Research & Action Report Spring/Summer 2005

Welcome to the post-Columbine world of zero-tolerance school discipline. Zero tolerance means one strike and you’re out, no matter what. Schools are quick to suspend students for anything that could be deemed a weapon, a drug, or a threat, and the result is that students are being controlled in ways that shred their Constitutional rights. Students have been suspended for papers they have written, thoughts they have had, and drawings they have created (Commonwealth v. Milo, M., 433 Mass. 149 [2001]). Elementary-school children have been suspended for comments made in the heat of a touch football game or in response to a teacher denying permission to go to the bathroom, comments that schools characterized as "death threats." In a case from Jonesboro, Arkansas, an eight year-old boy was suspended for pointing a chicken nugget toward a teacher and saying "Pow, pow."

Zero tolerance is a deeply flawed approach, leaving no room for teachable moments, graduated interventions, or progressive discipline. It is a policy that insults teachers and violates the civil rights of students. The judgment of educators is discounted, and one punishment is meted out for a dizzyingly broad range of acts. Standards are subjective, but sentences are uniformly severe. Not surprisingly, zero tolerance has racial implications—disproportionate numbers of students of color have been suspended and expelled under zero tolerance policies.

Educators are now including bullying behaviors under the ever broadening umbrella of zero tolerance. Schools proudly state that they will not tolerate bullies; there are bully-buster posters around school buildings and new rules to cover bullying, and eradicating bullies is all the rage with state legislators, school officials, and consultants. There is no agreement on how to define bullying or what behaviors constitute it—the parameters of bullying are very elastic. Almost anything has the potential to be called bullying, from raising one’s eyebrow, giving "the evil eye," and making faces (all very culturally constructed activities) to verbal expressions of preference for some people over others. Naming these behaviors "bullying" is opting out of the framework of civil rights and heading down an ambiguous path. Problems pop up all along this path. Sometimes very egregious behaviors are labeled "bullying," when in fact they may constitute criminal hazing or sexual/gender arassment. Calling these behaviors "bullying" means there is no opportunity to dentify, conceptualize, or investigate them as rights violations under specific legal criteria.

"Bullying" is an age-appropriate term to use when children are very young, rather than "sexual harassment" or "sexual violence." But certainly by the time children are in sixth grade, we ought to stop speaking in euphemisms or generalities. Let’s name the behaviors for what they are. To keep using the term "bullying" with older children does them a serious disservice. We infantilize them when we keep calling their behaviors "bullying," especially if their behaviors might constitute criminal conduct. Words matter. By sixth grade, children need to be able to label and understand conduct for what it is, whether harassment, hazing, or sexual violence.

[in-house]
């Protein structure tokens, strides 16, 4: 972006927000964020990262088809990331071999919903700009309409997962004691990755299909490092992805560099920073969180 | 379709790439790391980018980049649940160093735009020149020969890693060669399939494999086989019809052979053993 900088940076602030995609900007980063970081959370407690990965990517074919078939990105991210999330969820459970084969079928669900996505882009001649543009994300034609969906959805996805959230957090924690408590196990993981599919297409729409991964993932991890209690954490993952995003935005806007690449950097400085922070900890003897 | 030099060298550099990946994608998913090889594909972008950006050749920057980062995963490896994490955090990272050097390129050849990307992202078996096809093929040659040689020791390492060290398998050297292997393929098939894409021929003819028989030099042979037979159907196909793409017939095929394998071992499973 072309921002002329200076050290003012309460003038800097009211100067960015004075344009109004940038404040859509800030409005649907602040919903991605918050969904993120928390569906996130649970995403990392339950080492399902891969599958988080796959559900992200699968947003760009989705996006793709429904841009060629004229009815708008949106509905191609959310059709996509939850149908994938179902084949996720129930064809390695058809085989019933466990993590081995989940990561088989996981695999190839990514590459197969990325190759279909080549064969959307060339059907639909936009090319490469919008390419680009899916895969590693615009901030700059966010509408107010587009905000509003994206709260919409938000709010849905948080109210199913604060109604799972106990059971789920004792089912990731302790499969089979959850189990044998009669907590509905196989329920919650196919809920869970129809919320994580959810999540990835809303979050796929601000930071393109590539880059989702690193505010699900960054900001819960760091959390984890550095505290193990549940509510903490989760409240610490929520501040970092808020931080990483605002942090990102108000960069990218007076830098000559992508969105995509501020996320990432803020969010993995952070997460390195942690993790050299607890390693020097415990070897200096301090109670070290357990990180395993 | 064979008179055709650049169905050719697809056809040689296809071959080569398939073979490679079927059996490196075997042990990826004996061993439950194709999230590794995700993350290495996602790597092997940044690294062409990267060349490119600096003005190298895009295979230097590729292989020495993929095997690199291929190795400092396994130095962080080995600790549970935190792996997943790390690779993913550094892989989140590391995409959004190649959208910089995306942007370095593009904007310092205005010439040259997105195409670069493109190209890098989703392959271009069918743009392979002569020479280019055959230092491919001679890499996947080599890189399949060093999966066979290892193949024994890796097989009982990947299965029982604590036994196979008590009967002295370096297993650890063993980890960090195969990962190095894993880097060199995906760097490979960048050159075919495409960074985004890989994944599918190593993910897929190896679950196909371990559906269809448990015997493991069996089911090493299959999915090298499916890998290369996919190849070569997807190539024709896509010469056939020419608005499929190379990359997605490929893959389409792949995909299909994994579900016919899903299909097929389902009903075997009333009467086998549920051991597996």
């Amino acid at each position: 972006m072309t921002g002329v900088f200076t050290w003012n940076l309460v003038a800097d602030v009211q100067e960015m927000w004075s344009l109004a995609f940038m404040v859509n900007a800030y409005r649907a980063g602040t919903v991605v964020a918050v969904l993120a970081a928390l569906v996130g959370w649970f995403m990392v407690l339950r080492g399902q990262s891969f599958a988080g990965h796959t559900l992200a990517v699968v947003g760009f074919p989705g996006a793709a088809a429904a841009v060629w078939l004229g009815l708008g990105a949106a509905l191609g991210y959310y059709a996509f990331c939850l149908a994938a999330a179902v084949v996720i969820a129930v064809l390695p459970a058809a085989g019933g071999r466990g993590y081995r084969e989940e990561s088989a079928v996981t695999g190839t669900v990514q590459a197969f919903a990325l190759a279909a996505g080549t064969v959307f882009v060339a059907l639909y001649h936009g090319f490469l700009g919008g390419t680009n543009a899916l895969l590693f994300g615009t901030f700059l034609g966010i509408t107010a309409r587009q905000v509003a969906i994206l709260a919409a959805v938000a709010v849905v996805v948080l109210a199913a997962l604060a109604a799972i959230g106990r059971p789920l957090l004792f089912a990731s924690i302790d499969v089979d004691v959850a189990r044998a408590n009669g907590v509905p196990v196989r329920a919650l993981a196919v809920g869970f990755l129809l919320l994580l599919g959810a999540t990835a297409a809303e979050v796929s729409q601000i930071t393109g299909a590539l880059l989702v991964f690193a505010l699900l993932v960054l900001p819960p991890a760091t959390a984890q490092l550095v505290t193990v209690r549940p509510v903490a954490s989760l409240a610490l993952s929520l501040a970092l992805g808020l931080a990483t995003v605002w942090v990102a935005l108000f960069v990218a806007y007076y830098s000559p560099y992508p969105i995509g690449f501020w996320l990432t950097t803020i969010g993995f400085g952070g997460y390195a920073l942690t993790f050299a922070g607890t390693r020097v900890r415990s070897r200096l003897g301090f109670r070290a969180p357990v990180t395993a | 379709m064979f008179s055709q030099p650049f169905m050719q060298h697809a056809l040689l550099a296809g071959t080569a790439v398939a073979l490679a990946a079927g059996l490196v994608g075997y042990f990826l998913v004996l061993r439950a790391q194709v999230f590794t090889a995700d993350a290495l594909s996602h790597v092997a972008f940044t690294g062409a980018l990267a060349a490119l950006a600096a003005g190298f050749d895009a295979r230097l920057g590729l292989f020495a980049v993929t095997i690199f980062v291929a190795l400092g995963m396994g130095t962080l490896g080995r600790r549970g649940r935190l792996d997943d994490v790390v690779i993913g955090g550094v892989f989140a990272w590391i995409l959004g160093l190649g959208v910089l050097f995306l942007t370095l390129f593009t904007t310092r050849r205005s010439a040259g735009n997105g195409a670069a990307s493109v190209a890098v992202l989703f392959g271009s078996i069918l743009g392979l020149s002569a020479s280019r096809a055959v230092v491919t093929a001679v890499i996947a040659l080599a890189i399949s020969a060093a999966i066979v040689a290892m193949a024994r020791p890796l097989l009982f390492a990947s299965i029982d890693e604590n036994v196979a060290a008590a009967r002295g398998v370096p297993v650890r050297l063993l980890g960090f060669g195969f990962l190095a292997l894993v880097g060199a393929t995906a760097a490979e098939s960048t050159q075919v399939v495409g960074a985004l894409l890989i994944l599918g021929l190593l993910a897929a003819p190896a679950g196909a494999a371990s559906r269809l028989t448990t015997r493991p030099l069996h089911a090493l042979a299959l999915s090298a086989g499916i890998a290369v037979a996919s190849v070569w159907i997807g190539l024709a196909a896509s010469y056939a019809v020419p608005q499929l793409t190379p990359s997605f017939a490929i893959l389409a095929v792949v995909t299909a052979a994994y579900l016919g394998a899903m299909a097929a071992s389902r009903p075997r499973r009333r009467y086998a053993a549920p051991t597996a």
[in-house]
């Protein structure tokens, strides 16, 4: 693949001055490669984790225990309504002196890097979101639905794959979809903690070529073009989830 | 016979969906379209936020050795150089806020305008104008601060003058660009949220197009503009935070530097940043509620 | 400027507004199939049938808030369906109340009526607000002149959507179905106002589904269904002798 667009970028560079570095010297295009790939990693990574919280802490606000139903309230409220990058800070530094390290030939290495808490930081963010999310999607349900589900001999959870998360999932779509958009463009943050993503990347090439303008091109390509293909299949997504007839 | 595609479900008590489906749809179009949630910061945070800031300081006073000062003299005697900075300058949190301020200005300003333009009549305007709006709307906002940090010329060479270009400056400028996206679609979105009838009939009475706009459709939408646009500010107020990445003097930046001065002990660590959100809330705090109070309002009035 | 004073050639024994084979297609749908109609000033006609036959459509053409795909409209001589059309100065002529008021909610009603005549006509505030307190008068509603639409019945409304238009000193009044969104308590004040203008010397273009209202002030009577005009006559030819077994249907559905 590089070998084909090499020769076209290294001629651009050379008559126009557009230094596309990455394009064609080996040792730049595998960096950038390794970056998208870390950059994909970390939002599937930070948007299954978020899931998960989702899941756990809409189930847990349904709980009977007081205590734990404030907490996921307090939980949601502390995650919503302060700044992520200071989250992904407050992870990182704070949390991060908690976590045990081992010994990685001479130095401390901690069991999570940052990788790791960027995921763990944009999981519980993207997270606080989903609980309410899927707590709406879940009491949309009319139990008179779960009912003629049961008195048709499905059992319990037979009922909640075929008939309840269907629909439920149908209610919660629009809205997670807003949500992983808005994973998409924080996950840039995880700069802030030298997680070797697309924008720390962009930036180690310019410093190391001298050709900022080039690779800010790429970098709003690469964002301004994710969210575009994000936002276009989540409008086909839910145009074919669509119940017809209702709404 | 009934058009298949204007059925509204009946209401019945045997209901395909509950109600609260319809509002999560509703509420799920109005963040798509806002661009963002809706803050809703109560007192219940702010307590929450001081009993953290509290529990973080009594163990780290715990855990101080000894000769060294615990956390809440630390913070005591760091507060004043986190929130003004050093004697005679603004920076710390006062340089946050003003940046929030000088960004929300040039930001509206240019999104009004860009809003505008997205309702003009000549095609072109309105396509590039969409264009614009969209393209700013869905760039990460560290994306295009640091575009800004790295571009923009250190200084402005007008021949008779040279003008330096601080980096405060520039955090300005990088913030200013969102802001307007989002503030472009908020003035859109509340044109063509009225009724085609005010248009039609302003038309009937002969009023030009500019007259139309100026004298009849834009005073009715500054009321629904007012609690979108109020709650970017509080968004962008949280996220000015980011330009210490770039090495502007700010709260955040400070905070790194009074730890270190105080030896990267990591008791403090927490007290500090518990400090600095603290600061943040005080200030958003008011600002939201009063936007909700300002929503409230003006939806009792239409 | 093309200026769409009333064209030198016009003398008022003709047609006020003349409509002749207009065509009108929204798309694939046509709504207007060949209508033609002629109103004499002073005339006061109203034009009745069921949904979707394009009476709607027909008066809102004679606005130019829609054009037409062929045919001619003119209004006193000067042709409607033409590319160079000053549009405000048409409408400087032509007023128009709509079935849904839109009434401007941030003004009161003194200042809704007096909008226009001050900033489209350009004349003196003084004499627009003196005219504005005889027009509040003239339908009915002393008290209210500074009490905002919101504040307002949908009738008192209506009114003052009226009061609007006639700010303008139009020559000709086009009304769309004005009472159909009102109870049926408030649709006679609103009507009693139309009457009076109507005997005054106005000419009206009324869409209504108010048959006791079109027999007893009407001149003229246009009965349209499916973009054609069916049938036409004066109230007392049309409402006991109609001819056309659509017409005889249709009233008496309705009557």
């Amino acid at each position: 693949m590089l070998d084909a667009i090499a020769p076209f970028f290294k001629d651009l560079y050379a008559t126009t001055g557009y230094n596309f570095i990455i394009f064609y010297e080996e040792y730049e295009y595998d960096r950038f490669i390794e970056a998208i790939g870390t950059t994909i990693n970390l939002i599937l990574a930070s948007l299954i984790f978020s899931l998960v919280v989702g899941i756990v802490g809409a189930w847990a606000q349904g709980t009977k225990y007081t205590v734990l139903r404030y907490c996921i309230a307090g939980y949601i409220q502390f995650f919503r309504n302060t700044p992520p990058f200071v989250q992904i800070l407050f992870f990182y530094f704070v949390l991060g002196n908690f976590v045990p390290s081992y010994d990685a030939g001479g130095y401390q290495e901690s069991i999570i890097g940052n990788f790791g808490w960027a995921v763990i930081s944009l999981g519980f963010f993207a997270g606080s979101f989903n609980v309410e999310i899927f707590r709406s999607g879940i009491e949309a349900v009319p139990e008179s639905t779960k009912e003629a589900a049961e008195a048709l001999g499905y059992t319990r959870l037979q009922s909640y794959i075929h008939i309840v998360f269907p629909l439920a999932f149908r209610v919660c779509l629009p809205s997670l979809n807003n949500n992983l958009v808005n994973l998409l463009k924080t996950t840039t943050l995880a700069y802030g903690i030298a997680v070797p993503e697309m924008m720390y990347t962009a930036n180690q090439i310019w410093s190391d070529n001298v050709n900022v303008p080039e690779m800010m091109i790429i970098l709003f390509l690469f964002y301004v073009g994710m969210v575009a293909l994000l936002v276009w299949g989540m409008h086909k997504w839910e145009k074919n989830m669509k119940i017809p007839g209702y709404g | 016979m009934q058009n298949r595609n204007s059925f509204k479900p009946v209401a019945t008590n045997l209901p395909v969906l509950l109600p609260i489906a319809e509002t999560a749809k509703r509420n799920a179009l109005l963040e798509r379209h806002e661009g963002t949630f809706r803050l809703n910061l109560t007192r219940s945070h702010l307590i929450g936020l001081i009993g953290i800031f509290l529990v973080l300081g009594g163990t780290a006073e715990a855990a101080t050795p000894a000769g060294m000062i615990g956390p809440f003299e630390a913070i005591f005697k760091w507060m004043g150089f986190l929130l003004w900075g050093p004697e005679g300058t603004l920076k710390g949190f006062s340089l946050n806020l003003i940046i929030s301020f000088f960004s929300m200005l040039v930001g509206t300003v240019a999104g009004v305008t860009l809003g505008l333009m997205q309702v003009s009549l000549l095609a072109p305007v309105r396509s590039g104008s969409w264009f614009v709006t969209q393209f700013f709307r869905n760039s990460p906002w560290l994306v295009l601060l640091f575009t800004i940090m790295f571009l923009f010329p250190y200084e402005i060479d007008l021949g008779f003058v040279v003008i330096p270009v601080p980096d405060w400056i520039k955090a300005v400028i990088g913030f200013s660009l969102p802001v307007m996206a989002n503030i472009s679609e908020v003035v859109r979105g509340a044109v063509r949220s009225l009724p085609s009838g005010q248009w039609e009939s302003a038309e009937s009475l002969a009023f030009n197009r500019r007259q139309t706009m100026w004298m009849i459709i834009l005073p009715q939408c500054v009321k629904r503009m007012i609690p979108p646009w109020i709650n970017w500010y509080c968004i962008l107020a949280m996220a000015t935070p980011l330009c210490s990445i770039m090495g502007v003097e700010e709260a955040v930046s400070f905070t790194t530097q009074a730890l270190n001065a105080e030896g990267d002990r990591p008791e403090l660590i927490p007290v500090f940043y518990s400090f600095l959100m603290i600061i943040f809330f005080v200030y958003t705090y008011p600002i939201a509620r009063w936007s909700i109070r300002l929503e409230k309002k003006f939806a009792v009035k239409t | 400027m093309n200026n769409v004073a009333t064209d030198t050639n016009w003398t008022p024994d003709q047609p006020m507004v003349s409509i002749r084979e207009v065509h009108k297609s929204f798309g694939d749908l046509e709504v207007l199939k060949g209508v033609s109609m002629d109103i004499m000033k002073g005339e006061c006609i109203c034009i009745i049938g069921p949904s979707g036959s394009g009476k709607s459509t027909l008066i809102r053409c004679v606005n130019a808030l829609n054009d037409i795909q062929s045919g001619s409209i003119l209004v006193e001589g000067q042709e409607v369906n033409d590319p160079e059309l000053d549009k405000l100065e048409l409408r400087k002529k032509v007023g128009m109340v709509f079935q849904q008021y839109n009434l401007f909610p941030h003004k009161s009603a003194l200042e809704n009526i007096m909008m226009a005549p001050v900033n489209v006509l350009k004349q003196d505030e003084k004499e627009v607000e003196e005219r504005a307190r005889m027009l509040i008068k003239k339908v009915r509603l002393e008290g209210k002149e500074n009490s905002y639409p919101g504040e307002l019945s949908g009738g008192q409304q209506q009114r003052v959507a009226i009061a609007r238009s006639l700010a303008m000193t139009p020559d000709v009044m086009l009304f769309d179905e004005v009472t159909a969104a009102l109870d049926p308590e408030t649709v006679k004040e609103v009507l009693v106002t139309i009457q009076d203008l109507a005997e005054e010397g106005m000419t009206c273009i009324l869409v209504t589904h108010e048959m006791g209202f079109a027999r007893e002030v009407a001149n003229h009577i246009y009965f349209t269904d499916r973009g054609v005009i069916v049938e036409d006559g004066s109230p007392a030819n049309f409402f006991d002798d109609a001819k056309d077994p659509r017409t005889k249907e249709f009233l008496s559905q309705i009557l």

Why have school administrators been so quick to embrace the antibullying movement and to abandon the antiharassment focus? If behaviors are labeled "bullying," administrators and their school districts cannot be sued in federal court. Harassment and discrimination based on race, disability, gender, or national origin are civil rights violations and rigorous standards of proof must be met. Bullying is not against any federal law, and it is not tied to civil rights. Subsuming serious violations under the bullying umbrella means schools avoid the liability they would face if sued successfully in federal court for a civil rights violation. It may also mean that students who have been bullied lose their rights to redress.

Approaching the subject of bullying without also talking about harassment and hazing leads us in the wrong direction. Rather than assuring civil rights and equal educational opportunities for all students, there will be more suspensions and expulsions under zero tolerance for bullying. Before we know it, we’ll be suspending students left and right for all sorts of "discomfort" that they may have caused. Bullying is too arbitrary, subjective, and all encompassing a concept to be the basis for a sound disciplinary approach. Because there is no threshold for bullying, its use as a criterion is rife with opportunities for abuse of power.

The broad sweep of the anti-bullying movement and zero tolerance laws are both very troubling. Once we back away from rights, we may have trouble reclaiming them. Instead, let’s stick with rights. Let’s use them, extend them, and reaffirm them.

Nan Stein, Ed.D., is a senior research scientist at the Wellesley Centers for Women.

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